- On extra unemployment benefits: Biden has not given a number, but said he would “extend them as long as public health and economic conditions call for it.”
- On second stimulus checks: Biden has not committed to second checks, saying he would provide them “should conditions require,” but leaving out any mention of them in his Build Back Better plan. Although some were hopeful that Kamala Harris joining the ticket meant he would support the Harris-backed proposal for $2,000-monthly payments to citizens, this seems unlikely, as Biden has historically been thumbs-down on universal basic income.
If Trump wins
If President Trump wins reelection—just like if Biden wins—a lot will depend on whether power shifts in Congress. But from Trump himself, we can expect more of the same. In August, he circumvented a gridlocked Congress by issuing a stopgap executive order for coronavirus relief, giving some insight into where he stands.
Here’s what we know so far:
- On student loan debt: Trump’s order suspended federal student loan interest and payments through the rest of the year. Trump has said he would decide on an extension by December 1.
- On Social Security: Trump’s order deferred payroll taxes—which fund Social Security—through the rest of the year, and he has said that if elected, he could waive the deferred taxes. Although this could increase the take-home pay for those who still have jobs, it’s unclear how it could affect retirees collecting Social Security. (Secretary Steven Mnuchin has said that Social Security and Medicare money would be backstopped by the Treasury.)
- On extra unemployment benefits: Trump’s order extended extra benefits but cut the amount to $400 weekly, with three-quarters supplied by the Federal Emergency Management Association and a quarter supplied by cash-strapped state departments. Between meager state and FEMA funds, that’s at most six weeks of $300 payments. Trump has indicated that he could order another extension, but it’s unlikely that he’ll be able to tap into the necessary coffers without Congress’s help. If Republicans win control of the House in addition to the Senate, they’ll likely stick to the $300 figure, which is included in their current proposal.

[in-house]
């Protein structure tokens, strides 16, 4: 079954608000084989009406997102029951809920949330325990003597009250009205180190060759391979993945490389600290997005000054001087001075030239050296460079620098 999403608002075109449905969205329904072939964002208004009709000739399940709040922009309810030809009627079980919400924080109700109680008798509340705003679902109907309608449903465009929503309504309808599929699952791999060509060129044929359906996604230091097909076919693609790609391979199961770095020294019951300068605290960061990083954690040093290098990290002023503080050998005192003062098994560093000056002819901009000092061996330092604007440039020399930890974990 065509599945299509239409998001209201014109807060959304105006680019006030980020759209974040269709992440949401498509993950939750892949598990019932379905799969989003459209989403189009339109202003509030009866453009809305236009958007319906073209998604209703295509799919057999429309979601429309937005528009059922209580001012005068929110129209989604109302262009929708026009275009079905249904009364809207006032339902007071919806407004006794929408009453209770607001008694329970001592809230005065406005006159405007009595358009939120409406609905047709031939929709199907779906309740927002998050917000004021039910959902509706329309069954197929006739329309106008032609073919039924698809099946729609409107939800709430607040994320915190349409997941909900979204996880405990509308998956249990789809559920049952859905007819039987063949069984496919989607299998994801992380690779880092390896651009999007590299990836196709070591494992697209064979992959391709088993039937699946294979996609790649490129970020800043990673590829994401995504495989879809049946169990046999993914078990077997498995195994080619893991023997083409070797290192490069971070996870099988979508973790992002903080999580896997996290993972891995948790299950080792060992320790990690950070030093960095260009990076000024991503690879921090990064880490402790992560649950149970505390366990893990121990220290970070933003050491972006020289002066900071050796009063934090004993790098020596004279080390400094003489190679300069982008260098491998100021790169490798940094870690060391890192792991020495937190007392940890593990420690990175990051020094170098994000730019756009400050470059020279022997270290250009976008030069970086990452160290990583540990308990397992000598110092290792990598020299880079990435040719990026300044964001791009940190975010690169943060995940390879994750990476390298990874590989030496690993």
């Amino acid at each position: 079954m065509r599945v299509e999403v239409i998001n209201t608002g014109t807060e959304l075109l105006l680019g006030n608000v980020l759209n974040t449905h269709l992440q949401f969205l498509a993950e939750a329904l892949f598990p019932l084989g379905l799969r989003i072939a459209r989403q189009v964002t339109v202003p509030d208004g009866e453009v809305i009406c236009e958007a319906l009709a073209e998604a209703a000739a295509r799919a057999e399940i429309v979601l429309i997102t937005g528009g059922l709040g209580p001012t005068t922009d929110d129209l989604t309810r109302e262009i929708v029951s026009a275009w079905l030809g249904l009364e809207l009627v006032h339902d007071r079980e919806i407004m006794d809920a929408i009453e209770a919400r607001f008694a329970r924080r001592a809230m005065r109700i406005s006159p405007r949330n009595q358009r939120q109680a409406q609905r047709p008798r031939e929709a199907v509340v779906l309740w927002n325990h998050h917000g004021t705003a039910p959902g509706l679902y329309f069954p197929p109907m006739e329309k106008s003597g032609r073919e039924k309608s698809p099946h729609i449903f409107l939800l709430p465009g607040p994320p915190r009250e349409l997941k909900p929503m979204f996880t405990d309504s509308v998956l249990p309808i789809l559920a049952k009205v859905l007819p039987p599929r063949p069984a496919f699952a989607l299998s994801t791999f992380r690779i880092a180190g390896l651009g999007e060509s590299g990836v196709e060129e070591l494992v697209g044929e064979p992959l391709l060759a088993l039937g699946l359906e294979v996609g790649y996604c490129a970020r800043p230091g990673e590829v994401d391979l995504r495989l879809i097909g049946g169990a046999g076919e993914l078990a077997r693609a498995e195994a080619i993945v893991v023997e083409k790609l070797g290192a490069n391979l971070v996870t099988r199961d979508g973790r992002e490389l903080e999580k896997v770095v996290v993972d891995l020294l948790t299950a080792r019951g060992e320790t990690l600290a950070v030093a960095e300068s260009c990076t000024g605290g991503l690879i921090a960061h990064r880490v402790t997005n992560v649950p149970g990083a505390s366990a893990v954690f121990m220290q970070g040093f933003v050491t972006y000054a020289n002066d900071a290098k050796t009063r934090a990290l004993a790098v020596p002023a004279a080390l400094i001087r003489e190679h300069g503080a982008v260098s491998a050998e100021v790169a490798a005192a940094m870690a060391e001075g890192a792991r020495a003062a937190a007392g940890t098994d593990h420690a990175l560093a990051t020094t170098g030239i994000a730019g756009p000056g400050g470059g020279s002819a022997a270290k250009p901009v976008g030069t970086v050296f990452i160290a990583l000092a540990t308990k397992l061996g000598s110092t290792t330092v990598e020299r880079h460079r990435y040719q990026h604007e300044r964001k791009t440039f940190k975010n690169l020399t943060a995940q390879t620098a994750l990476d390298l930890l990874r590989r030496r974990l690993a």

- On second stimulus checks: Trump has vocally supported second stimulus checks, and has suggested that the amount could exceed the $1,200 provided in the first round. Both Republicans and Democrats have said they support the second checks.
And on Wednesday, Trump tweeted a call encouraging Republicans to back a larger coronavirus relief package with “much higher numbers.” Chief of staff Mark Meadows said Trump was open to the $1.5 trillion proposal unveiled by the House Problem Solvers Caucus on Tuesday—a bipartisan group hoping to “find common ground” on a Congressional rescue package before November—which includes $450-$600 per week in federal unemployment benefits, $1,200 checks to citizens, and $290 billion for small businesses and the Paycheck Protection Program. However, the proposal is widely acknowledged as a long shot to become law.